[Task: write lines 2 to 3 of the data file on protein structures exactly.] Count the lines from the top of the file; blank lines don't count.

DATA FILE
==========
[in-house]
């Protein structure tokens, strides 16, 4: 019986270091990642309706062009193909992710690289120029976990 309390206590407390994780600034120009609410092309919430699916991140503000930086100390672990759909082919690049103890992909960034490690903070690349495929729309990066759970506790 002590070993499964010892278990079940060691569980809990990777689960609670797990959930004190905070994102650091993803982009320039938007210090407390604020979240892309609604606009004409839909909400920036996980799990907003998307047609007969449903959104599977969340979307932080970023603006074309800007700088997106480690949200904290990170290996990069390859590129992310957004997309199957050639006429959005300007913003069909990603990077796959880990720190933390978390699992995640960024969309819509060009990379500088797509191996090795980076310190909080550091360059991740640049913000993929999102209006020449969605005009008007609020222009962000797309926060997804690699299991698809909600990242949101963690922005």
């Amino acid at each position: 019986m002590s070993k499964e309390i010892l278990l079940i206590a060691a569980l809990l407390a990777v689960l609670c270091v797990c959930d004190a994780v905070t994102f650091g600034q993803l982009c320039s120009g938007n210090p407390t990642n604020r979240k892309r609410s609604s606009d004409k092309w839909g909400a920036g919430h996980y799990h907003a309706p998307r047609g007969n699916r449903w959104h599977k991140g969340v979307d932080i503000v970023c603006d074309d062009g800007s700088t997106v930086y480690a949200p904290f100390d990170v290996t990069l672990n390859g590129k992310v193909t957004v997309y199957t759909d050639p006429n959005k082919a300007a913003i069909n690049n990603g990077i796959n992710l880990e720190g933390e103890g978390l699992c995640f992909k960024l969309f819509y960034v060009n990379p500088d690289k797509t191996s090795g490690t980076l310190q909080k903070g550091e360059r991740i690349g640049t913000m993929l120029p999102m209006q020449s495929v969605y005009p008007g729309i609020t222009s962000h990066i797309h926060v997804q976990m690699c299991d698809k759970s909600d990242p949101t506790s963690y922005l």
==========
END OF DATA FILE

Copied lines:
């Protein structure tokens, strides 16, 4: 019986270091990642309706062009193909992710690289120029976990 309390206590407390994780600034120009609410092309919430699916991140503000930086100390672990759909082919690049103890992909960034490690903070690349495929729309990066759970506790 002590070993499964010892278990079940060691569980809990990777689960609670797990959930004190905070994102650091993803982009320039938007210090407390604020979240892309609604606009004409839909909400920036996980799990907003998307047609007969449903959104599977969340979307932080970023603006074309800007700088997106480690949200904290990170290996990069390859590129992310957004997309199957050639006429959005300007913003069909990603990077796959880990720190933390978390699992995640960024969309819509060009990379500088797509191996090795980076310190909080550091360059991740640049913000993929999102209006020449969605005009008007609020222009962000797309926060997804690699299991698809909600990242949101963690922005």
């Amino acid at each position: 019986m002590s070993k499964e309390i010892l278990l079940i206590a060691a569980l809990l407390a990777v689960l609670c270091v797990c959930d004190a994780v905070t994102f650091g600034q993803l982009c320039s120009g938007n210090p407390t990642n604020r979240k892309r609410s609604s606009d004409k092309w839909g909400a920036g919430h996980y799990h907003a309706p998307r047609g007969n699916r449903w959104h599977k991140g969340v979307d932080i503000v970023c603006d074309d062009g800007s700088t997106v930086y480690a949200p904290f100390d990170v290996t990069l672990n390859g590129k992310v193909t957004v997309y199957t759909d050639p006429n959005k082919a300007a913003i069909n690049n990603g990077i796959n992710l880990e720190g933390e103890g978390l699992c995640f992909k960024l969309f819509y960034v060009n990379p500088d690289k797509t191996s090795g490690t980076l310190q909080k903070g550091e360059r991740i690349g640049t913000m993929l120029p999102m209006q020449s495929v969605y005009p008007g729309i609020t222009s962000h990066i797309h926060v997804q976990m690699c299991d698809k759970s909600d990242p949101t506790s963690y922005l």